U.S. forces kill 25 Iraqi rebels in clash

14 Americans wounded

decapitated body found along Tigris River

July 23, 2004|By Megan K. Stack | Megan K. Stack,LOS ANGELES TIMES

BAGHDAD, Iraq - A day of fighting between U.S. troops and insurgents in the turbulent city of Ramadi left 25 Iraqis dead and 17 wounded, the military said yesterday.

Fighting erupted Wednesday afternoon in the predominantly Sunni Muslim city about 60 miles west of Baghdad after a homemade bomb exploded alongside a Marine convoy. Iraqi guerrillas then attacked with small-arms fire and rocket-propelled grenades, starting a series of clashes that ground on throughout the day. U.S. troops backed by warplanes battled dozens of insurgents.

Helicopters thumped overhead yesterday, searching the city, and the military announced that more than 25 alleged fighters had been arrested. By nightfall, Ramadi had grown calm, but U.S. troops, tanks and transport vehicles ringed the city, concentrating on the eastern and western roads into town.

One soldier and 13 Marines were injured in the fighting, but none of their wounds were life-threatening.

Meanwhile, a decapitated corpse turned up along the Tigris River in the northern Iraqi town of Baiji. A severed head was discovered nearby. Bulgarian officials were investigating whether the remains could be those of 32-year-old Ivailo Kepov, a truck driver missing since late June.

This was the second headless corpse to turn up around the same stretch of the Tigris. A body found July 14 has been identified as that of another Bulgarian truck driver, Georgi Lazov, 30, who disappeared near Mosul along with Kepov. After their disappearance, the Arabic-language Al-Jazeera satellite TV channel showed a video in which Lazov was kneeling in front of masked guerrillas.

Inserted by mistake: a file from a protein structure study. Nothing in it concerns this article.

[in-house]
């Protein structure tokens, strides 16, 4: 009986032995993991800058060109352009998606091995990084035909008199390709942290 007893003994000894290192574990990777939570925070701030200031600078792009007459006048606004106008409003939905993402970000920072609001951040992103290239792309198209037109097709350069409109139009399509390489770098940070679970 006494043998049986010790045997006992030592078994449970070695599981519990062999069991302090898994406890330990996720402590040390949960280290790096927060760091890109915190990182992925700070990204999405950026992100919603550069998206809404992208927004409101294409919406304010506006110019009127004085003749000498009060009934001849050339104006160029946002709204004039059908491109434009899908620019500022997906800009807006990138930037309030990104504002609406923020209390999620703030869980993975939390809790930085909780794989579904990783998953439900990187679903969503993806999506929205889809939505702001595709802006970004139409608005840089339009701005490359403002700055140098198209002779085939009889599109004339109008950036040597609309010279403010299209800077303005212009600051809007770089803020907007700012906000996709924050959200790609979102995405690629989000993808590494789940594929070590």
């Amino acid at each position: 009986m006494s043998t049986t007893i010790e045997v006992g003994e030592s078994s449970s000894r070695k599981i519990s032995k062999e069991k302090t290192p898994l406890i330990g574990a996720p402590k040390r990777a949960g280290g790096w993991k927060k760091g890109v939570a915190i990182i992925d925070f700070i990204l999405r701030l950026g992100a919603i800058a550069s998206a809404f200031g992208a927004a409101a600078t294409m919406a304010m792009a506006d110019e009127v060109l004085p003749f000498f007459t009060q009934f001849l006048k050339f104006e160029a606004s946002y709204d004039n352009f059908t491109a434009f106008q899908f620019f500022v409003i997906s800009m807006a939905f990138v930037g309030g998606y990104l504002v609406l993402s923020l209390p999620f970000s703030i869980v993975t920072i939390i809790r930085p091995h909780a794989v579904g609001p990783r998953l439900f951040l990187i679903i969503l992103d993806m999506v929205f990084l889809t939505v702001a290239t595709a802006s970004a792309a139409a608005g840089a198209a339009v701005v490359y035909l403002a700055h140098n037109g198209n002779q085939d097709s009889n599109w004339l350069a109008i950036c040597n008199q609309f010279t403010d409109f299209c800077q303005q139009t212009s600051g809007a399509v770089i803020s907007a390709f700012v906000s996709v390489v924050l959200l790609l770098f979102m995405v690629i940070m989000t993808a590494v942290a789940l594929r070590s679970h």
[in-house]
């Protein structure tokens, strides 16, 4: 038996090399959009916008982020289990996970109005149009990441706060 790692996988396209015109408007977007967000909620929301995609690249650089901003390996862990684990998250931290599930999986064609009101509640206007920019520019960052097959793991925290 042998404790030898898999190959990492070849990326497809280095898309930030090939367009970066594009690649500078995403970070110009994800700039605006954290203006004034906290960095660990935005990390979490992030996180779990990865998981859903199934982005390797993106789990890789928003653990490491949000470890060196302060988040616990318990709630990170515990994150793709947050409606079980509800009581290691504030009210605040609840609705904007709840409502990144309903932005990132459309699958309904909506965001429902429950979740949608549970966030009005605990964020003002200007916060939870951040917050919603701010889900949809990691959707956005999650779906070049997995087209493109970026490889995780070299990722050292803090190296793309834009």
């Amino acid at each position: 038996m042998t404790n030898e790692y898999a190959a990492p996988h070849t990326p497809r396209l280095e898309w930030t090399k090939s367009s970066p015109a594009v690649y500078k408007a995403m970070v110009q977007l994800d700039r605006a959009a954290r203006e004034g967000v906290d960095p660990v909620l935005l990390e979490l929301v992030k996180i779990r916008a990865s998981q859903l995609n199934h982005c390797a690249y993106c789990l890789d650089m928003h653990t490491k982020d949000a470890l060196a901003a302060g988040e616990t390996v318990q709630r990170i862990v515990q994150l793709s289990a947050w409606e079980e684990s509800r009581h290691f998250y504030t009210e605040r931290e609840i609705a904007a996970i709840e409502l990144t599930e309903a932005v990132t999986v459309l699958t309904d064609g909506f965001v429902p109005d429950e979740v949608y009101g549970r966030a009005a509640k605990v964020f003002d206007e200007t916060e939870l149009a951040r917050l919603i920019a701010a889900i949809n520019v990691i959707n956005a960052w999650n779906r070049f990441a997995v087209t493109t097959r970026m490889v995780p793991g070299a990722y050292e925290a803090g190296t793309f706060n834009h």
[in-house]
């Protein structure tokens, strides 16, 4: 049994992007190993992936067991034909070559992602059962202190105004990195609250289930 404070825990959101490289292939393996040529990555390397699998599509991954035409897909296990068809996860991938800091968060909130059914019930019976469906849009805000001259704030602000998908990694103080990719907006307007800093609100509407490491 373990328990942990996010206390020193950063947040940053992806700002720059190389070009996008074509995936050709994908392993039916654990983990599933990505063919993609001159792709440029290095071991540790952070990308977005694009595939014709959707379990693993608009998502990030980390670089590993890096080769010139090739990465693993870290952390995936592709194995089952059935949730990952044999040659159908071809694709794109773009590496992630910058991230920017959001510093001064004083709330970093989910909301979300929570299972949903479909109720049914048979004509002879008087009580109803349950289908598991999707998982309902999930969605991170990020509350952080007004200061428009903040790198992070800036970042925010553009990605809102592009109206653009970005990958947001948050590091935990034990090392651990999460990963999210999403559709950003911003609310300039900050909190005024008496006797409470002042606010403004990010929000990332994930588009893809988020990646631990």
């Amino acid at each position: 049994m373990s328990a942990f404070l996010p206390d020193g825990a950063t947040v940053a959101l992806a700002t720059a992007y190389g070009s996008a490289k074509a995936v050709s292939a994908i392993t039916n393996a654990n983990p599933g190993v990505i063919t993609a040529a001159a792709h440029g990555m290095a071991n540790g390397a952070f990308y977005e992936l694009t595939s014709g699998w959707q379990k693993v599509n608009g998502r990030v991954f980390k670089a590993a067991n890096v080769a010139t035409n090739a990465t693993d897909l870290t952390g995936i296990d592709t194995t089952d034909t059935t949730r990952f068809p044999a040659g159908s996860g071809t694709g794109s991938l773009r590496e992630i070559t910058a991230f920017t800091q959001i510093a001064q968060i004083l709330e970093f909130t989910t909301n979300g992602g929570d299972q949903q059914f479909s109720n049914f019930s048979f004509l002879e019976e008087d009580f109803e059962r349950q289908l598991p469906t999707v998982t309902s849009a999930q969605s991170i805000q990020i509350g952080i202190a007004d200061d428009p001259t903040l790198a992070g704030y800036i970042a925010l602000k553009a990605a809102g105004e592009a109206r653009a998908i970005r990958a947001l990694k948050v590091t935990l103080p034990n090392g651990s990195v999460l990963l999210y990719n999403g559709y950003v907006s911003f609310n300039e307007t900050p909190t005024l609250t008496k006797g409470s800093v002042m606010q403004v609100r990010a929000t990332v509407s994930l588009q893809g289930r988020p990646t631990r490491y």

The hostage-taking drama intensified yesterday as the number of truck drivers known to be held by a group calling itself the "Holders of the Black Banners" grew to seven. On Wednesday, militants released a videotape showing six men and threatened to behead one of them every 72 hours, beginning Saturday night.

A video released yesterday, however, showed three Kenyans, three Indians and an Egyptian. The men, who work for a Kuwaiti company, were shown pleading for their lives. The Egyptian hostage tried to comfort his mother and children, insisting that Iraqis are "the best people" and promising to come home again.

"But if we die," he said, "then I say thank God."

Their captors have demanded that India, Kenya and Egypt pull all their citizens from the country, and the Kenyan government urged its citizens to leave Iraq immediately.

None of the three nations has sent soldiers to Iraq, but all are poor countries whose people are often forced to look for work overseas.

"If they carry out their threat it would be a serious development. We condemn this incident," Indian Foreign Minister Natwar Singh said.

More violent incidents were reported in Baghdad. A boy was scavenging for cans near a mosque in the Adamiya neighborhood when a homemade bomb exploded, killing him.

"I can say he is gone with the wind," said Mohammed Hussein Abbass, 35, who was headed into a nearby restaurant for lunch when the explosion shook the street. "I do not know why they put such a bomb in this area. It is a stupid work."

A second bomb went off on a crowded corner in southern Baghdad, killing two children and wounding two other people, according to witnesses at the scene. Staff at a nearby hospital said a woman died of wounds suffered in the blast.

The Los Angeles Times is a Tribune Publishing newspaper.

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